School of Applied Sciences

The University of Mississippi

Applied Sciences Among Sponsors for Poverty Simulation

Posted on October 20th, 2015 by staff

The School of Applied Sciences is proud to be one of sponsors for the upcoming Community Action Poverty Simulation on October 27th at the Student Union Ballroom on the campus of University of Mississippi.

The McLean Institute for Public Service and Community Engagement advances transformative service throughout the University and fights poverty through education in Mississippi. Their community engagement work seeks to impact low-income families in our state because more than 1 in 5 Mississippians live in poverty, including nearly 1 in 3 children under the age of 18. To help raise awareness and inspire UM students to take action, the McLean Institute will host the first Community Action Poverty Simulation on Tuesday, October 27, 2015, from 4-7 pm in the Student Union Ballroom. Poverty Simulation Poster

 The poverty simulation was developed by the Missouri Association for Community Action and has been used at the University of Mississippi Medical Center as a successful learning tool to help people understand the realities of poverty. During the simulation, participants make decisions mirroring the day-to-day realities of low-income households, disabled individuals receiving government assistance, and senior citizens on Social Security. Participants must navigate the stresses of providing for basic necessities and shelter on a limited budget during the course of four 15-minute “weeks.” They also interact with volunteers portraying human service agents, grocers, pawnbrokers, bill collectors, job interviewers, police officers, and others in the community.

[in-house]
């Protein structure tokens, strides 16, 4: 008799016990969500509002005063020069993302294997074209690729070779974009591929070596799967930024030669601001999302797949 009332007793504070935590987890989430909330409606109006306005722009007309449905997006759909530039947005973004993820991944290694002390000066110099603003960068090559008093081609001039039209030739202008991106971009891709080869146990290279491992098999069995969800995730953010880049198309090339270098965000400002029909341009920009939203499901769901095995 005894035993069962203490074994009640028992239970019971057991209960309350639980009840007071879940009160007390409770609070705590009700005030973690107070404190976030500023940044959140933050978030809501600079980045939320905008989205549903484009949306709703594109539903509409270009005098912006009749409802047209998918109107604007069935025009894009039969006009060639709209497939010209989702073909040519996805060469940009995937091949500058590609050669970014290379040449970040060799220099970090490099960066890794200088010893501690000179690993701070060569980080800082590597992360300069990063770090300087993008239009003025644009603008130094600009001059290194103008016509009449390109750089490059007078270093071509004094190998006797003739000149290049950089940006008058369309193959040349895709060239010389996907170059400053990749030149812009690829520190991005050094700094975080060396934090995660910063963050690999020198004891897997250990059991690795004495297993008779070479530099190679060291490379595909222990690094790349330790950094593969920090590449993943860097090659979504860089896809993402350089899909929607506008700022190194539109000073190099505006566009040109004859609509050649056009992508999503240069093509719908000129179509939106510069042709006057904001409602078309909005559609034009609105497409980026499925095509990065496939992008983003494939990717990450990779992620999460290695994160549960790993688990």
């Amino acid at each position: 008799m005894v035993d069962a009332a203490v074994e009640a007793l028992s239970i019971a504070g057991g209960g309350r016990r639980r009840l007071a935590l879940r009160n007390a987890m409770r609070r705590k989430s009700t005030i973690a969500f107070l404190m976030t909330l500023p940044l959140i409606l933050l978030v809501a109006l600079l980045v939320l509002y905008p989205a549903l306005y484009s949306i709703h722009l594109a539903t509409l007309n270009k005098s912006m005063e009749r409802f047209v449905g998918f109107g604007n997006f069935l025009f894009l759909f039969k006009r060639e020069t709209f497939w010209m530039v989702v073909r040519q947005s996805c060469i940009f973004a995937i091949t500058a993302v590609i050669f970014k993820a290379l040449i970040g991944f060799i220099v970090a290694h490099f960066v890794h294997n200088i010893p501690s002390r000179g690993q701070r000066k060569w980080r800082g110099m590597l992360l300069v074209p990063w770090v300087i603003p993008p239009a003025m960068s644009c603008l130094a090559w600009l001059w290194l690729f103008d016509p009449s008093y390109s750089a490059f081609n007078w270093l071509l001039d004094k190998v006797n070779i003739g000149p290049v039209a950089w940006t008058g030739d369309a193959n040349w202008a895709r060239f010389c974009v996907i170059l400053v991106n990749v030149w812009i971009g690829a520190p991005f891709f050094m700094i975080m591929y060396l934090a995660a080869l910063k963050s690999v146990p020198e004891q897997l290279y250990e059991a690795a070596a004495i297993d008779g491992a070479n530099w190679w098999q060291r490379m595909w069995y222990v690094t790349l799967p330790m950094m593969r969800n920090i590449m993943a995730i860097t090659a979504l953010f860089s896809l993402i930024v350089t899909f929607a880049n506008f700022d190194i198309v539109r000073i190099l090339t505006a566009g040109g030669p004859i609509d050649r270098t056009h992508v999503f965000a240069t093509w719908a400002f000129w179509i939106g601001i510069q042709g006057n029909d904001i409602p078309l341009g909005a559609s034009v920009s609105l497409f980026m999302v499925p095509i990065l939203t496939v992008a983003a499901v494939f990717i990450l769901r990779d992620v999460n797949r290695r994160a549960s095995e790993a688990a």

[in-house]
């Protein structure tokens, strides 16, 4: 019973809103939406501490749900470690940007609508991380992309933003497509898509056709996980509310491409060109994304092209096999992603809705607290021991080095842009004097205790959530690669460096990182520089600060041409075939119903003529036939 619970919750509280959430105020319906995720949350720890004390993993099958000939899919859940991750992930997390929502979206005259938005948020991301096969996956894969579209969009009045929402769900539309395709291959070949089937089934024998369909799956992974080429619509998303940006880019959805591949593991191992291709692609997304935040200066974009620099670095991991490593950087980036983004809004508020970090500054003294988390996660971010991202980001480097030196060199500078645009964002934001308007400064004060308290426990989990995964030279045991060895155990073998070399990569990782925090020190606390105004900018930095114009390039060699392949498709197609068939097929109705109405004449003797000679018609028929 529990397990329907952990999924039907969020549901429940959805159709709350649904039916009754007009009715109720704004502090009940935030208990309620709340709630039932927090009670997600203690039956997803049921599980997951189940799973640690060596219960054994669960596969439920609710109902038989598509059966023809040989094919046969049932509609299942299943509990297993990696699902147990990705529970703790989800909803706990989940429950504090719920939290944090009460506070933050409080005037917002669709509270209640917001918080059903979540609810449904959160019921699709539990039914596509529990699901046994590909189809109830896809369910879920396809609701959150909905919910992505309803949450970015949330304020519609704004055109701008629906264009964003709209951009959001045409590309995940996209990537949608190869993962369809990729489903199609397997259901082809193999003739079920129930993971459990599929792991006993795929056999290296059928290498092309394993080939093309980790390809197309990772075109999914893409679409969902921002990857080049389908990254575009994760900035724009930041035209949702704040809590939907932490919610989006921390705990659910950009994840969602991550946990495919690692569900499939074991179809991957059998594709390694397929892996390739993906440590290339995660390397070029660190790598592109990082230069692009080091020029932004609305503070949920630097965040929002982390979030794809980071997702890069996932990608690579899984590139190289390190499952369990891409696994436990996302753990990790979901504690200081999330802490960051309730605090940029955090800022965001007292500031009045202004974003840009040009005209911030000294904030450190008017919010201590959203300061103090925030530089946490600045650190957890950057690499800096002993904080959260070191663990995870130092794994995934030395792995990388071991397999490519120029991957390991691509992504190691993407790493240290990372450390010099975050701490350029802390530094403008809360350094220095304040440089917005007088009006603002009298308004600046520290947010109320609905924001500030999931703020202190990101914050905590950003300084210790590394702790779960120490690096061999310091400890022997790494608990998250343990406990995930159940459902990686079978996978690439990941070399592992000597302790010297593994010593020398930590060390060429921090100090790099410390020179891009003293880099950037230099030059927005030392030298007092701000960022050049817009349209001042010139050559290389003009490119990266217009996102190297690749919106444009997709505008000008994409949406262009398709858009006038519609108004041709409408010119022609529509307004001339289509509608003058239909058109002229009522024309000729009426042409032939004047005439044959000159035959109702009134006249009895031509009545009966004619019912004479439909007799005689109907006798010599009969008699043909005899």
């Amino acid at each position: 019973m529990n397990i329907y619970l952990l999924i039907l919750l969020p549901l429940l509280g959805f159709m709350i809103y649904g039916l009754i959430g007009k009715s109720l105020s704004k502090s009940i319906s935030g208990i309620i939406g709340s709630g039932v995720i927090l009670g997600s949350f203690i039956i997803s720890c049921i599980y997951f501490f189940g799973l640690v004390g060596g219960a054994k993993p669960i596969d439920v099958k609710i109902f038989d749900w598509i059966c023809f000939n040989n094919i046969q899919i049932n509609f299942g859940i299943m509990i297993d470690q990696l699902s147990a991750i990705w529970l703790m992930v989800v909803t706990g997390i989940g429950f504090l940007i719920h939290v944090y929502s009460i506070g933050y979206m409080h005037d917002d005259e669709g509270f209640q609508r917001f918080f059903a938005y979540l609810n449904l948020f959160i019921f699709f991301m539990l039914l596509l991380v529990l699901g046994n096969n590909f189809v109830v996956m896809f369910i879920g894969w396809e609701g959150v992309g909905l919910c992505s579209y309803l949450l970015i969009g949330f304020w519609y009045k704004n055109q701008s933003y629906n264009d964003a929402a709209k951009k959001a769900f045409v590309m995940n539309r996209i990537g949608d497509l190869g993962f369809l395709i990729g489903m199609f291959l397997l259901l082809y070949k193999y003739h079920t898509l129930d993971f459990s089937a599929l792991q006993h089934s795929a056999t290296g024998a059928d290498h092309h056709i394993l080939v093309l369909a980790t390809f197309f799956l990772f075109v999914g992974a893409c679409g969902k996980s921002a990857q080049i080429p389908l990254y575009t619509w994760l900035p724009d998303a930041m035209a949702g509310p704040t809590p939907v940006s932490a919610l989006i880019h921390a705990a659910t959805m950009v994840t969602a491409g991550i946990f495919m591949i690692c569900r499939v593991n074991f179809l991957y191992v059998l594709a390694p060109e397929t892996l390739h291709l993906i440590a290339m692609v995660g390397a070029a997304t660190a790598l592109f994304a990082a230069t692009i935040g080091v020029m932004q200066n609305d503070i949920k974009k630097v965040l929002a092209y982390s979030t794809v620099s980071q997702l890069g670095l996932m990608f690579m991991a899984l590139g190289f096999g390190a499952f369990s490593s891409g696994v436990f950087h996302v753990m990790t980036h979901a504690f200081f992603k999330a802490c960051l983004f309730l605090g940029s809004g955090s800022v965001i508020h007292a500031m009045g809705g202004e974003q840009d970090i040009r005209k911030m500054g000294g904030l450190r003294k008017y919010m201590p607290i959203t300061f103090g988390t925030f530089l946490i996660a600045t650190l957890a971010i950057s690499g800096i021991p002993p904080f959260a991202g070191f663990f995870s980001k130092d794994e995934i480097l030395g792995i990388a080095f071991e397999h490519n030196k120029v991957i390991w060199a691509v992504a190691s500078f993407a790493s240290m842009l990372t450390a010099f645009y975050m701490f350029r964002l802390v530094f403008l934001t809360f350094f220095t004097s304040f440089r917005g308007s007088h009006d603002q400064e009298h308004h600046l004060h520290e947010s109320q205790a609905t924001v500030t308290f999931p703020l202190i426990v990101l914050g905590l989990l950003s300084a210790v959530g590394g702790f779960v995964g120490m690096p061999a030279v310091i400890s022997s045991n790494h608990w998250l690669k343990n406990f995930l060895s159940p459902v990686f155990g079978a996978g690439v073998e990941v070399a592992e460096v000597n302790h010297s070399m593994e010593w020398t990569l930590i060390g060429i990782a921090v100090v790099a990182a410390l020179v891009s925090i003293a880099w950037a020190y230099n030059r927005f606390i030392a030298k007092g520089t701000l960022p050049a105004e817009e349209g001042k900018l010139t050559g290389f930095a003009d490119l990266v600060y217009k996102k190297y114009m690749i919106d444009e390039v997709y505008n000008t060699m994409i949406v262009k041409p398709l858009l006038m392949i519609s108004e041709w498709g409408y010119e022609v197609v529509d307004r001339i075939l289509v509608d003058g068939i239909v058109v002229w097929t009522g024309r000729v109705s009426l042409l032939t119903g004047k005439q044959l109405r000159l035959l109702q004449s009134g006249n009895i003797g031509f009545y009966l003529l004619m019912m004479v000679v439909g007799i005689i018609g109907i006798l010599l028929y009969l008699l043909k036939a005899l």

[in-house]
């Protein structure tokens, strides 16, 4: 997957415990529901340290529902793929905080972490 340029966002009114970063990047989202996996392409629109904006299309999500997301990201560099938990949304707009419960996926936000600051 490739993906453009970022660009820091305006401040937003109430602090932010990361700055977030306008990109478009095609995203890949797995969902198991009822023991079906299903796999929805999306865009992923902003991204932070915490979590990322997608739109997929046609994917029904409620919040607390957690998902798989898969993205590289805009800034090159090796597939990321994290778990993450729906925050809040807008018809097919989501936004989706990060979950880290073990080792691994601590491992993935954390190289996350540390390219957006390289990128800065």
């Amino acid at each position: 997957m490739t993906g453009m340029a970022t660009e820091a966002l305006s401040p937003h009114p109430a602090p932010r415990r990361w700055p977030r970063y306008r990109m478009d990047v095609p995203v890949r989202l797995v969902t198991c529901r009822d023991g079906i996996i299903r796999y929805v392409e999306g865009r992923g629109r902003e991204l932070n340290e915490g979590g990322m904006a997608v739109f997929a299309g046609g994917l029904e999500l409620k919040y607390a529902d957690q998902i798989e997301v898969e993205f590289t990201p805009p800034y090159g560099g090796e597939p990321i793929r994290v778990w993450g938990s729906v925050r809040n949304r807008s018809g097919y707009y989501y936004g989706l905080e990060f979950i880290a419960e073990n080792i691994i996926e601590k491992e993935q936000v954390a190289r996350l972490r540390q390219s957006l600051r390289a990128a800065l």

The Community Action Poverty Simulation invites participants to look at poverty from a variety of angles and then to recognize and discuss the potential for change within their local communities. The simulation was designed to raise awareness among those who frequently deal with low-income families, as well as to create a broader awareness of the realities of poverty among policymakers, community leaders, and others.